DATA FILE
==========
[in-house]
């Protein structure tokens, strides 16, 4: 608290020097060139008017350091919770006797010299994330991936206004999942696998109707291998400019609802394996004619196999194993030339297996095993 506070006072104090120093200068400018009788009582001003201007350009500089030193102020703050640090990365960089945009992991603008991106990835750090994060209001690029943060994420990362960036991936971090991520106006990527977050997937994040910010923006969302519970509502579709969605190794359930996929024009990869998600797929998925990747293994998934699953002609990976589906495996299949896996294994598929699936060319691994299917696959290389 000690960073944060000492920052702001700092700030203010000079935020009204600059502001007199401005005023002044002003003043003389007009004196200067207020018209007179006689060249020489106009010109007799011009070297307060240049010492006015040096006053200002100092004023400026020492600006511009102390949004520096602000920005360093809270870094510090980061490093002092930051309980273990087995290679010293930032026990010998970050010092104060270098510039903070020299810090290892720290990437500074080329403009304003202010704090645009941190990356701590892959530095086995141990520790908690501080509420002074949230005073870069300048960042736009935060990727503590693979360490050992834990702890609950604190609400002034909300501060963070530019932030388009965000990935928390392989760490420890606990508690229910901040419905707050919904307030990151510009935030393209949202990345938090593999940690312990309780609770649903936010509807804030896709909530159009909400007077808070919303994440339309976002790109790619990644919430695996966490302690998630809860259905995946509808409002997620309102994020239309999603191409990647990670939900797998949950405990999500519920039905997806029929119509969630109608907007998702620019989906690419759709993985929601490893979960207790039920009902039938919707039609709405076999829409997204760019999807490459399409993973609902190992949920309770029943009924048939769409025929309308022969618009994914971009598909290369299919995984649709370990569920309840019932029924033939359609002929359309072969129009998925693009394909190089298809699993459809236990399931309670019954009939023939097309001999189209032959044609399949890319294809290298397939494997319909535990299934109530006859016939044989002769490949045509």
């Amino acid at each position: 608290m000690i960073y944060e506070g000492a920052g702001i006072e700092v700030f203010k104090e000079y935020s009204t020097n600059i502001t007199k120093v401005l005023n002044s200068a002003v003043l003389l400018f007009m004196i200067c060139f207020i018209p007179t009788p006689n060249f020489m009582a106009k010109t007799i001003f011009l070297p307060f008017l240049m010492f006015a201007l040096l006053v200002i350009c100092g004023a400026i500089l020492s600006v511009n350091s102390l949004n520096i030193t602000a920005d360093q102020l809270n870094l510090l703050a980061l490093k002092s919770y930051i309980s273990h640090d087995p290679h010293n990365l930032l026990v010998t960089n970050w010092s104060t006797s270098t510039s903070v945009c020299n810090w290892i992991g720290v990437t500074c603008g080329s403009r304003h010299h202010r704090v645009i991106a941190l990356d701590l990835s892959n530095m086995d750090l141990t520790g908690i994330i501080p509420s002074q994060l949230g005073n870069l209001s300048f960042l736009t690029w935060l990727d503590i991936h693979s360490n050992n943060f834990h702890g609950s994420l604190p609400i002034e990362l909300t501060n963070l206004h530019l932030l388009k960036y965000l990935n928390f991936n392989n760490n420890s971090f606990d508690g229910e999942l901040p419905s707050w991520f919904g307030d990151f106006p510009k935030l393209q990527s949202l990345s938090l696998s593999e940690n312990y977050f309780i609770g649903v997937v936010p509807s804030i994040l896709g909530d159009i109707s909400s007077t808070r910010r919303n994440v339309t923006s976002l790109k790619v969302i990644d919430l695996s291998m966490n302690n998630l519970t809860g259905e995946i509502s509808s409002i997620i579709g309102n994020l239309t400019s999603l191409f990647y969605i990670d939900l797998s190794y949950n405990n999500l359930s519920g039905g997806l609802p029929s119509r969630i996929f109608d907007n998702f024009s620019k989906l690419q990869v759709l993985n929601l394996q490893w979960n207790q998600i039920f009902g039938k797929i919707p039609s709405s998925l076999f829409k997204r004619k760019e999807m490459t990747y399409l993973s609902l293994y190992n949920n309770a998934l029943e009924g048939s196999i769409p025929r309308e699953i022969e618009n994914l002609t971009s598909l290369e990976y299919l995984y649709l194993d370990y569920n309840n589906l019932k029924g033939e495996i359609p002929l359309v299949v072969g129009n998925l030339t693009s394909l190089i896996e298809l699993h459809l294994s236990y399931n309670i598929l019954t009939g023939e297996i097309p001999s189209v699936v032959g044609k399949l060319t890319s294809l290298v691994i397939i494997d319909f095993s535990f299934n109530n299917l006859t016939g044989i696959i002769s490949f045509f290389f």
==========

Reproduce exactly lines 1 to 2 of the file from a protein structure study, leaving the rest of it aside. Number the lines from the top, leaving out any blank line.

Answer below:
[in-house]
């Protein structure tokens, strides 16, 4: 608290020097060139008017350091919770006797010299994330991936206004999942696998109707291998400019609802394996004619196999194993030339297996095993 506070006072104090120093200068400018009788009582001003201007350009500089030193102020703050640090990365960089945009992991603008991106990835750090994060209001690029943060994420990362960036991936971090991520106006990527977050997937994040910010923006969302519970509502579709969605190794359930996929024009990869998600797929998925990747293994998934699953002609990976589906495996299949896996294994598929699936060319691994299917696959290389 000690960073944060000492920052702001700092700030203010000079935020009204600059502001007199401005005023002044002003003043003389007009004196200067207020018209007179006689060249020489106009010109007799011009070297307060240049010492006015040096006053200002100092004023400026020492600006511009102390949004520096602000920005360093809270870094510090980061490093002092930051309980273990087995290679010293930032026990010998970050010092104060270098510039903070020299810090290892720290990437500074080329403009304003202010704090645009941190990356701590892959530095086995141990520790908690501080509420002074949230005073870069300048960042736009935060990727503590693979360490050992834990702890609950604190609400002034909300501060963070530019932030388009965000990935928390392989760490420890606990508690229910901040419905707050919904307030990151510009935030393209949202990345938090593999940690312990309780609770649903936010509807804030896709909530159009909400007077808070919303994440339309976002790109790619990644919430695996966490302690998630809860259905995946509808409002997620309102994020239309999603191409990647990670939900797998949950405990999500519920039905997806029929119509969630109608907007998702620019989906690419759709993985929601490893979960207790039920009902039938919707039609709405076999829409997204760019999807490459399409993973609902190992949920309770029943009924048939769409025929309308022969618009994914971009598909290369299919995984649709370990569920309840019932029924033939359609002929359309072969129009998925693009394909190089298809699993459809236990399931309670019954009939023939097309001999189209032959044609399949890319294809290298397939494997319909535990299934109530006859016939044989002769490949045509």